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Quarterback Kirk Cousins #8 of the Minnesota Vikings runs the offense in the first quarter of a game against the Denver Broncos during an NFL preseason game at Broncos Stadium at Mile High on August 11, 2018 in Denver, Colorado. (Photo by Dustin Bradford/Getty Images)
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George Paton’s track record with QBs doesn’t instill confidence

(Photo by Dustin Bradford/Getty Images)

George Paton is in Denver today, conducting an in-person interview with the Broncos for the team’s open general manager job. It’s the second time he’s talked with the team about the position, days after his virtual interview.

Paton has spent the past 14 seasons in Minnesota, currently serving as the Vikings vice president of player personnel and assistant general manager. During that time, a lot of players have come and gone, at least somewhat on Paton’s watch.

For the most part, the Vikings have been good during his tenure. Paton and general manager Rick Spielman have built a team that is consistently in the mix.

That said, it hasn’t been perfect. Most specifically, Minnesota has failed to crack the code at quarterback.

When it was announced that Paton was coming to town for a follow-up interview, Mike Klis put forth the argument that the assistant GM’s experience with searching for a signal caller worked in his favor, given that the Broncos are still searching for the heir apparent to Peyton Manning. The case fell flat, however.

Paton certainly has been active in the quarterback market. There’s no arguing that fact. But his results have been mixed, at best.

Cousins was an expensive gamble, originally signing a three-year, $84 million deal and then inking a revised two-year, $66 million deal. All told, he’s earned $94 million in Minnesota. The Vikings are 25-21-1 with him at quarterback, earning just one playoff trip and one postseason victory. That’s not exactly a great return on investment.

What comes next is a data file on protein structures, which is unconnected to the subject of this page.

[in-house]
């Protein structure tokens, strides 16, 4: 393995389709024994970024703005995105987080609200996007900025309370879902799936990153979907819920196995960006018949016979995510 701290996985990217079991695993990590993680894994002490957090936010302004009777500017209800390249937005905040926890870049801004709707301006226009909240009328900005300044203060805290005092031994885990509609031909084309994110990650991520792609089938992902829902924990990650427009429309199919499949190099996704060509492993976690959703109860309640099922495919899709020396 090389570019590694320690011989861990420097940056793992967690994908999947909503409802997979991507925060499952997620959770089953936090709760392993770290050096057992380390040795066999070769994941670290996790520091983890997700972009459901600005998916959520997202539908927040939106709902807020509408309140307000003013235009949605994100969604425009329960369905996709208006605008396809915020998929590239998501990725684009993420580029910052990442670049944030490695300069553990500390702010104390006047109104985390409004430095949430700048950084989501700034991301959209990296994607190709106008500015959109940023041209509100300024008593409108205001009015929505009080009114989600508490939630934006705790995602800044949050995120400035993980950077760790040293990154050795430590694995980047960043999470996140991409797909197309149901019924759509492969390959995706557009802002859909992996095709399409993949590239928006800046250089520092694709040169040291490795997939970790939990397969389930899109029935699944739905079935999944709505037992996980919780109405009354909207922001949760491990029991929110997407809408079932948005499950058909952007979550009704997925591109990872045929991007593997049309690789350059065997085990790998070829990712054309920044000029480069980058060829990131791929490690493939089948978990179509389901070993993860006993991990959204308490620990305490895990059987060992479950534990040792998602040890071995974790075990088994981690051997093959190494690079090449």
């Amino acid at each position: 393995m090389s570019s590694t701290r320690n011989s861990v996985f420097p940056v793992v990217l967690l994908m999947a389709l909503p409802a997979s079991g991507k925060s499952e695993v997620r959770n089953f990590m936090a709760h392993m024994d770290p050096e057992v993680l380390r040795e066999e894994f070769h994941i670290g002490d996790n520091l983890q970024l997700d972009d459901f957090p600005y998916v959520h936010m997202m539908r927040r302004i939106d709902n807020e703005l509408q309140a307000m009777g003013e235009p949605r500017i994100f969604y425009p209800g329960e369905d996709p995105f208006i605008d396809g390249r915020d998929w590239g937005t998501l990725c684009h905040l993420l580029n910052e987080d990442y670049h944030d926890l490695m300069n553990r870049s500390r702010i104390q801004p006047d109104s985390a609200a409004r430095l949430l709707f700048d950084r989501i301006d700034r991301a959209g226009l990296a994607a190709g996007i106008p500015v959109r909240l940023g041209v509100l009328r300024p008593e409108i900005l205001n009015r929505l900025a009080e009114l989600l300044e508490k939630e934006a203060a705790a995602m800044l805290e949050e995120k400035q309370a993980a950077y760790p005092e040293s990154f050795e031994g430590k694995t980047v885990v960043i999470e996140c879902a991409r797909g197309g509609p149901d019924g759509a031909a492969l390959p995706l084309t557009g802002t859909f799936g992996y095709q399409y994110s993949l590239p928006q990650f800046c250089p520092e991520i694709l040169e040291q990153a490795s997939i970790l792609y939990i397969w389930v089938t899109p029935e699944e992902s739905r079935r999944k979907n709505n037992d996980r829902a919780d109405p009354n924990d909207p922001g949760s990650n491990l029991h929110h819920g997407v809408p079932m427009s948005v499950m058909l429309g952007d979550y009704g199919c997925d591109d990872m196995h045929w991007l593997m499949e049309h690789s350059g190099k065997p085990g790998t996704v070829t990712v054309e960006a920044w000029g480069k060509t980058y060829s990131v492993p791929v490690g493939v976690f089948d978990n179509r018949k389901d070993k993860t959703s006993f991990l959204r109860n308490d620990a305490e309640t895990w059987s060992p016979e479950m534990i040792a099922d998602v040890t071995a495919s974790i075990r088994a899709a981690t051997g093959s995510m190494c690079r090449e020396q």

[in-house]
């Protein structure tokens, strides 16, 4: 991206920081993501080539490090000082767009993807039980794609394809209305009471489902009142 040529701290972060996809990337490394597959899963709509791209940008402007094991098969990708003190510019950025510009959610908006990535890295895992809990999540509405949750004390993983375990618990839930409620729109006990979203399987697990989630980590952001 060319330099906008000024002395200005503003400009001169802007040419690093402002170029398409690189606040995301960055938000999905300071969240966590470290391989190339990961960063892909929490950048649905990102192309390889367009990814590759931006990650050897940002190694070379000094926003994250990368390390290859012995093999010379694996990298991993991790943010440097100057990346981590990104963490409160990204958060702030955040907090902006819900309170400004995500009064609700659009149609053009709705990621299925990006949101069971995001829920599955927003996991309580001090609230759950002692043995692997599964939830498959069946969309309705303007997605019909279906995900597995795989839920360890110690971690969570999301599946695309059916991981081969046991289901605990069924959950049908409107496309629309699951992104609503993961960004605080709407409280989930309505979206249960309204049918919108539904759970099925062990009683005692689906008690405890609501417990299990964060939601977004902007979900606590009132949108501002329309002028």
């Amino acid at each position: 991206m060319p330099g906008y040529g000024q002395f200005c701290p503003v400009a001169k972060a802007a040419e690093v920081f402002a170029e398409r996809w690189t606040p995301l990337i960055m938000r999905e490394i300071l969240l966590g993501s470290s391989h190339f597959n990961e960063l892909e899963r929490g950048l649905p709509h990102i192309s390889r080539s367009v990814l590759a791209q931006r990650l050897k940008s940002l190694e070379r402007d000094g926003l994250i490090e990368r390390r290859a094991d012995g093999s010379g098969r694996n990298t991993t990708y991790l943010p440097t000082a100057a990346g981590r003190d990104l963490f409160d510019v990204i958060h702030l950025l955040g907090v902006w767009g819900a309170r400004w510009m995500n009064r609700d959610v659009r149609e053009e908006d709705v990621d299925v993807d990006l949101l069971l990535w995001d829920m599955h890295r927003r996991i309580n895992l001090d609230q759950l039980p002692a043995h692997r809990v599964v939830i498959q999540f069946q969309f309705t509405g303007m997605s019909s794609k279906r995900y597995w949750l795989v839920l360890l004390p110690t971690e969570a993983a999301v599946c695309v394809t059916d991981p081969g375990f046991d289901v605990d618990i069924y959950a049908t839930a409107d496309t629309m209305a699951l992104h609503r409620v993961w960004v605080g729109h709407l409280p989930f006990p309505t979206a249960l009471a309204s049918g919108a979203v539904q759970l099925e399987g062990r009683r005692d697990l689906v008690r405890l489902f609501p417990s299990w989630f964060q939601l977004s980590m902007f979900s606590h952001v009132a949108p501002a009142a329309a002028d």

Bradford was 9-8 across parts of two seasons with the Vikings, failing to reach the playoffs in the season he played 15 games. Minnesota paid him $35 million. Ouch.

Favre was a little bit better investment. The Hall of Fame quarterback earned $28 million in Minnesota, playing his final two seasons. In year one, he led the Vikings to a 12-4 record; that season ended in heartbreak, with a 31-28 overtime loss to the Saints in the NFC Championship Game. In 2010, Favre went 5-8 during an injury-riddled campaign.

That’s three veteran quarterbacks, earning $157 million. Combined, they posted a 51-41-1 record and won two playoff games.

The other two veteran QBs mentioned had short stings in Minnesota. Matt Cassel 4-5 across two seasons, while Gus Frerotte was 10-3 across two different stints.

Compared to the quarterbacks the Vikings have drafted, however, that’s an incredible run of success. That’s an even more underwhelming group.

Tarvaris Jackson was a second round pick in 2006. He was 10-10 as a starter in Minnesota, playing sparingly across five seasons.

Christian Ponder was the 12th-overall pick in 2011. He was 14-21-1 during his four seasons as a Viking.

Teddy Bridgewater was picked with the 32nd pick in the 2014 NFL Draft. He was 17-11 during three years in Minnesota. If not for a catastrophic knee injury suffered during training camp in 2016, he might have panned out. He’s been a mediocre 9-11 since leaving the Vikings, however.

For a franchise that has struggled to find a quarterback, this isn’t an encouraging body of work. The veteran signings sound a lot like Case Keenum and Joe Flacco, while the draft picks resemble Drew Lock, Paxton Lynch and Trevor Siemian.

George Paton may turn out to be a fine general manager. He might even solve the QB riddle in Denver. But there’s nothing in his history that suggests he’s adept at finding those answers.

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